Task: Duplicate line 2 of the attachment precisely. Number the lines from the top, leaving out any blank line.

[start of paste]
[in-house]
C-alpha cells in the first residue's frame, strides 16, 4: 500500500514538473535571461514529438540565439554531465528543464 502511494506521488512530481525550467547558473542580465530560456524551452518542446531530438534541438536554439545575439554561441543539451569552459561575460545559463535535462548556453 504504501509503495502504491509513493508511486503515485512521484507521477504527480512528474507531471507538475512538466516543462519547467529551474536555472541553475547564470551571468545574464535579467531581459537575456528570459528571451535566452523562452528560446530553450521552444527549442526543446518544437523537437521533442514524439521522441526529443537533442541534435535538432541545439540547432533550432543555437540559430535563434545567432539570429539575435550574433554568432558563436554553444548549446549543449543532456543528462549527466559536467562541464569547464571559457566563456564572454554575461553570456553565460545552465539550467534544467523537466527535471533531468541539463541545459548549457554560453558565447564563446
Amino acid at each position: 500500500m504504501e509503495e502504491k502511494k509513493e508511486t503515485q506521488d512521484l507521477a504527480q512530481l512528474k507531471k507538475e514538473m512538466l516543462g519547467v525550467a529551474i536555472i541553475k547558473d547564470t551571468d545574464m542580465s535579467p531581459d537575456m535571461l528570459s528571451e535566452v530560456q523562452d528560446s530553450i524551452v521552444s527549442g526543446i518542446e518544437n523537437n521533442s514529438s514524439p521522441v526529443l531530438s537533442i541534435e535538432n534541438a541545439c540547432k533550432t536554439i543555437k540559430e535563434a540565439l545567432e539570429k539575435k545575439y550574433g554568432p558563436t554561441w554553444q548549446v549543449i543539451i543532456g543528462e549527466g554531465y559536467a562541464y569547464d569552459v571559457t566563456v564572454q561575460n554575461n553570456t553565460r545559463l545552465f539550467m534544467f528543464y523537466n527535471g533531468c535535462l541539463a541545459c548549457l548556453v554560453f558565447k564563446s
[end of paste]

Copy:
C-alpha cells in the first residue's frame, strides 16, 4: 500500500514538473535571461514529438540565439554531465528543464 502511494506521488512530481525550467547558473542580465530560456524551452518542446531530438534541438536554439545575439554561441543539451569552459561575460545559463535535462548556453 504504501509503495502504491509513493508511486503515485512521484507521477504527480512528474507531471507538475512538466516543462519547467529551474536555472541553475547564470551571468545574464535579467531581459537575456528570459528571451535566452523562452528560446530553450521552444527549442526543446518544437523537437521533442514524439521522441526529443537533442541534435535538432541545439540547432533550432543555437540559430535563434545567432539570429539575435550574433554568432558563436554553444548549446549543449543532456543528462549527466559536467562541464569547464571559457566563456564572454554575461553570456553565460545552465539550467534544467523537466527535471533531468541539463541545459548549457554560453558565447564563446